Ah hah. I suspected that all Strathspey questions would eventually
lead back to his Johnnyness. We Milwaukee folk have futzed about with
the Laird before, but are trying to figure out just what mister C is
doing on the *Fast* portion at the end. I think you know what I mean-
We're talking at least 16th triplets here. Actually, this portion
was recorded in Madison, and you can hear myself and my friend Jan
gasping at the end. And earlier that night, darned if he didn't ask
us where "a discrete place to smoke" might be. Boggling.
Anyway, If there is interest, I could post a couple variants of the
Laird that we have come up with lately. Another idea- how about a
"common Strathspeys" list? Here are the local favorites:
Stirling Castle (any of 2-3 versions)
The Braes of Mar
The Laird Himself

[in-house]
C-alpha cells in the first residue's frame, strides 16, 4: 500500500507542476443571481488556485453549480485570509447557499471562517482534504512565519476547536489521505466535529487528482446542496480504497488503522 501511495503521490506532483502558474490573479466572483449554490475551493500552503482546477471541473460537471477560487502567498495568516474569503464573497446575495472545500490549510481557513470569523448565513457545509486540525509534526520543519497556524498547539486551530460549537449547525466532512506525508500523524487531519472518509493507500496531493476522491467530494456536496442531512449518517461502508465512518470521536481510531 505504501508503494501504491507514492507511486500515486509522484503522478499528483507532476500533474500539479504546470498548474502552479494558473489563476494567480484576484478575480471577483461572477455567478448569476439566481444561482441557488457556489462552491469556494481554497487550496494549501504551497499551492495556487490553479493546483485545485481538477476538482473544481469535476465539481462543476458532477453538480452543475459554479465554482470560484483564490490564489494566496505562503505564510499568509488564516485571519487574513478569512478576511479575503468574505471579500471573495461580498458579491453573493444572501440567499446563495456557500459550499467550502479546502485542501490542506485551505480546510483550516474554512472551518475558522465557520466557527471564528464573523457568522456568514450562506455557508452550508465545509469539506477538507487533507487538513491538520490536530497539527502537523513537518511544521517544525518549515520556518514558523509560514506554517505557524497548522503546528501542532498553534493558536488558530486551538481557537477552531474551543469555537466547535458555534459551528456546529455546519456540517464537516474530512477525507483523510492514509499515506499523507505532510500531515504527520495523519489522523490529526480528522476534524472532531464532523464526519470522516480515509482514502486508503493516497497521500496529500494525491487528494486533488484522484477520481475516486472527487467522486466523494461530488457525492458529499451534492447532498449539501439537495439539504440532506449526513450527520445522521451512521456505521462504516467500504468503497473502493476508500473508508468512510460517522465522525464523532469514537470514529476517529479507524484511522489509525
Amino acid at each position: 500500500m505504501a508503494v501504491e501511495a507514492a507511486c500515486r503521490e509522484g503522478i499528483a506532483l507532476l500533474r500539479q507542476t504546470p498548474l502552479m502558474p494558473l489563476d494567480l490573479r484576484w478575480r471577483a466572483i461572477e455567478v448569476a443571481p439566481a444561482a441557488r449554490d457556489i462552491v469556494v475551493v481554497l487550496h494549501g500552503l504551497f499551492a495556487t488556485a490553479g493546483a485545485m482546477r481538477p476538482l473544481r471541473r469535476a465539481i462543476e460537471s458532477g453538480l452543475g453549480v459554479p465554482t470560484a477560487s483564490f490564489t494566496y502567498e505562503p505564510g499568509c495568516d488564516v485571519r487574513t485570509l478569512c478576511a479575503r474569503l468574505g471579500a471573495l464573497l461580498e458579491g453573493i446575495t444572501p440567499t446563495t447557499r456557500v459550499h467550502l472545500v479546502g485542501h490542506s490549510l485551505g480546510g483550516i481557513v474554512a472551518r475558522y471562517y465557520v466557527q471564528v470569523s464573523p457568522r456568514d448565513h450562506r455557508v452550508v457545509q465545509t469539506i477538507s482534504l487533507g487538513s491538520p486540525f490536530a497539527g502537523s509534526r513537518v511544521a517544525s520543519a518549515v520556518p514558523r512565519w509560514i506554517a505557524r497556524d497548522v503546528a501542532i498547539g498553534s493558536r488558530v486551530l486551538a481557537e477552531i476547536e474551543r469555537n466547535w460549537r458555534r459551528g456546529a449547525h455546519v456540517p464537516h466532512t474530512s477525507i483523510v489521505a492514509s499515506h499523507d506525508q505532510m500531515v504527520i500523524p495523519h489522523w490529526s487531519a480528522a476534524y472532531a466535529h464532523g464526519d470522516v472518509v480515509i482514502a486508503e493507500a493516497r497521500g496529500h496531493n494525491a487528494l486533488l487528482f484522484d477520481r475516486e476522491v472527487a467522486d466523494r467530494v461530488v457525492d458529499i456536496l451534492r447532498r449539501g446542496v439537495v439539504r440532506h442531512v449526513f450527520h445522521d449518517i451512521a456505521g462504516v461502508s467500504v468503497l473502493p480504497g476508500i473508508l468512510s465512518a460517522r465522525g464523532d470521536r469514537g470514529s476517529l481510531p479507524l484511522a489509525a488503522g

The Lady Hamilton of Darlymple (transpoosed up a 4th to make it work
on non 5-string citterns)
The Cat that Kittled in Jamie's Wig
And for those with the Skye collection, check out
Steer The Gill (set as a reel)
As far as the original question- He plays it straight before he ups
the tempo, then goes nuts on the reel version. I think that the basic
guideline for this is:
Slow (strathspey) speed: keep it pretty much as written, stately.
Reel (fast) speed: mentally convert snaps to "ornament" in your
playing, vary as much as you like.
To quote the preface of the Skye collection:
"The strathspey, especially, should be played with grace and in
measured time, giving the dancer an opportunity of moving his limbs
gracefully. When this is not done, the thing degenerates into the
railway speed performance of a clog dance in a pantomime, and to a
stranger seems most ludicrous; while the music itself sounds as a
regular jumble of the same note repeated in different strains"
Hope this sets the record straight, or at least firmly crooked.